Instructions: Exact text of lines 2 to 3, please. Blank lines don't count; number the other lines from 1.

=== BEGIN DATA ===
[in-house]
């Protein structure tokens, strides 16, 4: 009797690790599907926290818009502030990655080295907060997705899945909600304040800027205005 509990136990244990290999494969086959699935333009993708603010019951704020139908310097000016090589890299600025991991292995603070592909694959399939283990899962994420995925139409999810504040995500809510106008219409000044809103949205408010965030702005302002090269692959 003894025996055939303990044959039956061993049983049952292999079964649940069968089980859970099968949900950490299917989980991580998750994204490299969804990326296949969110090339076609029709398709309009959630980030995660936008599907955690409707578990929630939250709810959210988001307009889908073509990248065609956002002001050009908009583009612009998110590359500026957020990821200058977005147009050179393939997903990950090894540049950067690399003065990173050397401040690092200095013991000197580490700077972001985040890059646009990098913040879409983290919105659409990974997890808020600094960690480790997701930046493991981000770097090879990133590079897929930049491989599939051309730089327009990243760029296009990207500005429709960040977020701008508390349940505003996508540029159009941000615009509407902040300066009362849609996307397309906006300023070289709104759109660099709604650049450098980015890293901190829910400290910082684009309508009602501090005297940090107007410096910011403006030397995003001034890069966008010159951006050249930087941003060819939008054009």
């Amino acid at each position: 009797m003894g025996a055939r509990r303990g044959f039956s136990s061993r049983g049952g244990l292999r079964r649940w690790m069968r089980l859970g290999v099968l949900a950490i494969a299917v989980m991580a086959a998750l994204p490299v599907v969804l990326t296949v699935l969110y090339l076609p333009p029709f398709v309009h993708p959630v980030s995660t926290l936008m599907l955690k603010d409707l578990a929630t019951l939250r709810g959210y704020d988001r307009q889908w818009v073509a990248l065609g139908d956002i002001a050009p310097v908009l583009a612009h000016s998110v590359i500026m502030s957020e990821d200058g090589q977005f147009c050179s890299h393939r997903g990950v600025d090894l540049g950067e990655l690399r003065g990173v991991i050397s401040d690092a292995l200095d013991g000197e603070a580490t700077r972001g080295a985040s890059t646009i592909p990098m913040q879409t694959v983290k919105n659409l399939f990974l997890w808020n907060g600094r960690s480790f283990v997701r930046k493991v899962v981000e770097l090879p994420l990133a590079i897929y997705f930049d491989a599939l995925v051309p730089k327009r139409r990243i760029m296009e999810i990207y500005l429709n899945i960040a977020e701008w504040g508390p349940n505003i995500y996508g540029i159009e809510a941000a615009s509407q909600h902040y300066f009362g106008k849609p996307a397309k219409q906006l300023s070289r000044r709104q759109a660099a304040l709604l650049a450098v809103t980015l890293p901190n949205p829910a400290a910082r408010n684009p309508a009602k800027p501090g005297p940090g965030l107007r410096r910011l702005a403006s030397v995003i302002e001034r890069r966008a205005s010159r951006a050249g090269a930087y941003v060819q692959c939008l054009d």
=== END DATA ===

């Protein structure tokens, strides 16, 4: 009797690790599907926290818009502030990655080295907060997705899945909600304040800027205005 509990136990244990290999494969086959699935333009993708603010019951704020139908310097000016090589890299600025991991292995603070592909694959399939283990899962994420995925139409999810504040995500809510106008219409000044809103949205408010965030702005302002090269692959 003894025996055939303990044959039956061993049983049952292999079964649940069968089980859970099968949900950490299917989980991580998750994204490299969804990326296949969110090339076609029709398709309009959630980030995660936008599907955690409707578990929630939250709810959210988001307009889908073509990248065609956002002001050009908009583009612009998110590359500026957020990821200058977005147009050179393939997903990950090894540049950067690399003065990173050397401040690092200095013991000197580490700077972001985040890059646009990098913040879409983290919105659409990974997890808020600094960690480790997701930046493991981000770097090879990133590079897929930049491989599939051309730089327009990243760029296009990207500005429709960040977020701008508390349940505003996508540029159009941000615009509407902040300066009362849609996307397309906006300023070289709104759109660099709604650049450098980015890293901190829910400290910082684009309508009602501090005297940090107007410096910011403006030397995003001034890069966008010159951006050249930087941003060819939008054009």
């Amino acid at each position: 009797m003894g025996a055939r509990r303990g044959f039956s136990s061993r049983g049952g244990l292999r079964r649940w690790m069968r089980l859970g290999v099968l949900a950490i494969a299917v989980m991580a086959a998750l994204p490299v599907v969804l990326t296949v699935l969110y090339l076609p333009p029709f398709v309009h993708p959630v980030s995660t926290l936008m599907l955690k603010d409707l578990a929630t019951l939250r709810g959210y704020d988001r307009q889908w818009v073509a990248l065609g139908d956002i002001a050009p310097v908009l583009a612009h000016s998110v590359i500026m502030s957020e990821d200058g090589q977005f147009c050179s890299h393939r997903g990950v600025d090894l540049g950067e990655l690399r003065g990173v991991i050397s401040d690092a292995l200095d013991g000197e603070a580490t700077r972001g080295a985040s890059t646009i592909p990098m913040q879409t694959v983290k919105n659409l399939f990974l997890w808020n907060g600094r960690s480790f283990v997701r930046k493991v899962v981000e770097l090879p994420l990133a590079i897929y997705f930049d491989a599939l995925v051309p730089k327009r139409r990243i760029m296009e999810i990207y500005l429709n899945i960040a977020e701008w504040g508390p349940n505003i995500y996508g540029i159009e809510a941000a615009s509407q909600h902040y300066f009362g106008k849609p996307a397309k219409q906006l300023s070289r000044r709104q759109a660099a304040l709604l650049a450098v809103t980015l890293p901190n949205p829910a400290a910082r408010n684009p309508a009602k800027p501090g005297p940090g965030l107007r410096r910011l702005a403006s030397v995003i302002e001034r890069r966008a205005s010159r951006a050249g090269a930087y941003v060819q692959c939008l054009d």